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Hong Kong technology entrepreneurs set the pace

The 2008 global financial crisis saw many IT jobseekers – who previously would have flocked to the banking and finance industry – begin thinking about setting up their own businesses. The subsequent tightened lending and lay-offs, and the rise of crowdfunding, has led to the founding of numerous start-ups in the city. 

One IT professional who took advantage of the changing work environment is Ambi Labs CEO Julian Lee, who founded his start-up with two partners in 2012. Ambi Labs develops artificial intelligence hardware products, including Ambi Climate, an energy-saving device designed to adjust air conditioning according to humidity, temperature, and even human metabolic rates.The company raised nearly US$115,000 on Kickstarter from 749 backers to develop the product.

Having a stable, well-paid job in private equity failed to tame Lee’s aspirations. “I really wanted to get back to the value-creation side. Around 2007-08, there was a new trend of cheaper manufacturing and access to it, but there were also cheaper prototyping tools. It’s all related.” 

Lee says user experience (UX) designers and mobile apps developers are in high demand. Ambi Labs is expanding aggressively and has nearly doubled in size to 15 people since last year.“We’re looking for more developers on the front-end side, like mobile and web, and also want to build up our UX team.”
Many start-ups lack the resources to train their staff. However, Simon Loong, founder and CEO of online lending platform WeLab, has incorporated former Harvard Business School professor Michael Watkins’ bestseller The First 90 Days into his training. 

“[It] is basically the theory that [the first 90 days] are extremely important for someone who either enters a company or takes up a new position in the company,” he says. “Now that we have 60 people, as a CEO, I do ‘first 90 days’ with almost every single employee.” 

But what if staff leave the company shortly after? “We have this belief that we would rather invest a lot in training and that person goes, than we don’t and that person stays and drags the whole company down,” Loong says.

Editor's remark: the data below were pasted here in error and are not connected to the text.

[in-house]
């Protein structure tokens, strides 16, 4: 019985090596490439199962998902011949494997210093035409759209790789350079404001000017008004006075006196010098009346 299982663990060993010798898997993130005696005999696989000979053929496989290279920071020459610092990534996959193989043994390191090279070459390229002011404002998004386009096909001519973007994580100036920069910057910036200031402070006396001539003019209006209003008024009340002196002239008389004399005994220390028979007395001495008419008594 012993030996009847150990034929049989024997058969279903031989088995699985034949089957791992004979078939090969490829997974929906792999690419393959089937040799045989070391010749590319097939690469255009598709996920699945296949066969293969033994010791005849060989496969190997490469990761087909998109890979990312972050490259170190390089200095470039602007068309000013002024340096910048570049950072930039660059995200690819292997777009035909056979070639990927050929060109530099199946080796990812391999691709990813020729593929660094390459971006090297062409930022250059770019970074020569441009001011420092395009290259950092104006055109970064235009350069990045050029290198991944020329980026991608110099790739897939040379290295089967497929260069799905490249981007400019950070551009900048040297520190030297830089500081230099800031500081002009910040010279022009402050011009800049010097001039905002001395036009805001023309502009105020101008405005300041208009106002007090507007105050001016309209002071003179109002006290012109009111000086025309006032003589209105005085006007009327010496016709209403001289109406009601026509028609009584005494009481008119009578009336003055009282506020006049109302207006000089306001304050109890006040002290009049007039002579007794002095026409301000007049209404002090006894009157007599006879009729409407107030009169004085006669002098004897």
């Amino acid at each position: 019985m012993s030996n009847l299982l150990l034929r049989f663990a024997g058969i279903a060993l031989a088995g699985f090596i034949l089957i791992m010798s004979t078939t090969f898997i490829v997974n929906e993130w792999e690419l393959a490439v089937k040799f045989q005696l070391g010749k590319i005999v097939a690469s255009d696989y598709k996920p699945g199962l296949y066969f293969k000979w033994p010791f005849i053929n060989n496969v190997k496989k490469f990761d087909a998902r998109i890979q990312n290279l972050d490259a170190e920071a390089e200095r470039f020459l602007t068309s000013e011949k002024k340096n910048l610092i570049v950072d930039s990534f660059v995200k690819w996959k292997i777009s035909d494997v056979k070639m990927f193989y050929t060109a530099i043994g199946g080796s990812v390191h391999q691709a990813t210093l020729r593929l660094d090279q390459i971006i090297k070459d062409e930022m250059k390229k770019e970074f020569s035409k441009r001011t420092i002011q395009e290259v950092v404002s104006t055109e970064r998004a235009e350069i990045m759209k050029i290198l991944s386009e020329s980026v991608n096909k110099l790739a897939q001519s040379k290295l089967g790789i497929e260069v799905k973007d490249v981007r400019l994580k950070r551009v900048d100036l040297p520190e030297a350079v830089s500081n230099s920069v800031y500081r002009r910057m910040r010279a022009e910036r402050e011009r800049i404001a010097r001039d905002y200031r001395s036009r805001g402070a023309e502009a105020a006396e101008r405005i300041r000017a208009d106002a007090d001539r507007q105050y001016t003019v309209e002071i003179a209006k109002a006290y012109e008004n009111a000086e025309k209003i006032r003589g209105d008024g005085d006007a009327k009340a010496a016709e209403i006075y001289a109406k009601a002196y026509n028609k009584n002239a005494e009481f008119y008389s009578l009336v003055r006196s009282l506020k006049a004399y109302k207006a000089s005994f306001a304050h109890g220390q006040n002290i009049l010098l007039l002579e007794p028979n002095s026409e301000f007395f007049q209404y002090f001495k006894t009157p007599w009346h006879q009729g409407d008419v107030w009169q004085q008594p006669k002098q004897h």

Rachel Lam, who quit her job at a major bank to join WeLab two months after it was founded in January 2013, testifies to the effectiveness of this approach.

“We all know how an impression of us is formed in the first 90 days in a new company,” she says. “[Loong] told us his expectations directly and the open culture makes me very comfortable. As an extrovert, I could be vocal when I found any problems, and I could talk to him whenever I wanted … I felt I helped to form part of the company culture.”

She is still asked why she left a big company for a start-up. “I felt I really couldn’t make a big difference to such a huge organisation. Simon invited me to join his venture to improve the efficiency of the finance landscape in Hong Kong. I started thinking to myself, ‘Maybe I could be part of this dream.’” 

Lam says the best thing about working at a start-up is the sense of ownership. “I treat it as my own business. This kind of strong ownership is not granted in a big company. My previous boss would not allow me to take up such a big project.”

Loong himself came from a senior position at a bank. “I figured it out much earlier. We call this positional power. It is not your real power. You feel good about someone else’s brand, because your company flies you business class and puts you up at five-star hotels. But [at WeLab] we source our satisfaction from building a great company. After we retire, we’ll tell our kids we built a great company.” 

Lee says running a start-up requires constant juggling. “It’s relentless. There’s always something else, like the proverbial crying baby. If you’re always doing the really urgent things, you’ll never have time to do the really important things.”

Being an entrepreneur is like being on a roller coaster, he adds. “There will be times when you are absolutely euphoric and you think you are going to conquer the world. At other times, it is like the end of the world.”

The key is self-control and self-understanding. “Look at yourself – when you’re feeling happier, don’t get carried away. If you’re feeling really down, manage yourself and say, ‘This too shall pass.’"